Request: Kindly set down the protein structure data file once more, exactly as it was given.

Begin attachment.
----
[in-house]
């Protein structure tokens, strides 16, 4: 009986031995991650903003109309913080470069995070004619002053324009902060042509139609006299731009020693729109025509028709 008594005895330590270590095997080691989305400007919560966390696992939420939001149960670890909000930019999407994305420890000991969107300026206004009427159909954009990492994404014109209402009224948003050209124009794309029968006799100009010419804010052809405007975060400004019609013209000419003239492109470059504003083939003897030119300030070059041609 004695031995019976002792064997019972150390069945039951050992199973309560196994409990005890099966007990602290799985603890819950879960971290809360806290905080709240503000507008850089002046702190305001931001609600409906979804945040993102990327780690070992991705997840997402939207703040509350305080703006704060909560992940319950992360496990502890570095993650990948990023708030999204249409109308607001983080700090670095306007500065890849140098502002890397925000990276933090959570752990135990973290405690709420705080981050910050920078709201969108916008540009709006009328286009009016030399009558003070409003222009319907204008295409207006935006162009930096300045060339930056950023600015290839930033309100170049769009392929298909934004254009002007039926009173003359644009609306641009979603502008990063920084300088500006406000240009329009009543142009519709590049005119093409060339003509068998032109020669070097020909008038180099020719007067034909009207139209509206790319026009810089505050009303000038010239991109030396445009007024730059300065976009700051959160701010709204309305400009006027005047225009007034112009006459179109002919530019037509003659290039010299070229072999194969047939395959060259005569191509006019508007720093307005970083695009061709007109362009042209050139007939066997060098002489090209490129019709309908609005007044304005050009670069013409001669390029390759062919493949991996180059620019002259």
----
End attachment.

[in-house]
């Protein structure tokens, strides 16, 4: 009986031995991650903003109309913080470069995070004619002053324009902060042509139609006299731009020693729109025509028709 008594005895330590270590095997080691989305400007919560966390696992939420939001149960670890909000930019999407994305420890000991969107300026206004009427159909954009990492994404014109209402009224948003050209124009794309029968006799100009010419804010052809405007975060400004019609013209000419003239492109470059504003083939003897030119300030070059041609 004695031995019976002792064997019972150390069945039951050992199973309560196994409990005890099966007990602290799985603890819950879960971290809360806290905080709240503000507008850089002046702190305001931001609600409906979804945040993102990327780690070992991705997840997402939207703040509350305080703006704060909560992940319950992360496990502890570095993650990948990023708030999204249409109308607001983080700090670095306007500065890849140098502002890397925000990276933090959570752990135990973290405690709420705080981050910050920078709201969108916008540009709006009328286009009016030399009558003070409003222009319907204008295409207006935006162009930096300045060339930056950023600015290839930033309100170049769009392929298909934004254009002007039926009173003359644009609306641009979603502008990063920084300088500006406000240009329009009543142009519709590049005119093409060339003509068998032109020669070097020909008038180099020719007067034909009207139209509206790319026009810089505050009303000038010239991109030396445009007024730059300065976009700051959160701010709204309305400009006027005047225009007034112009006459179109002919530019037509003659290039010299070229072999194969047939395959060259005569191509006019508007720093307005970083695009061709007109362009042209050139007939066997060098002489090209490129019709309908609005007044304005050009670069013409001669390029390759062919493949991996180059620019002259």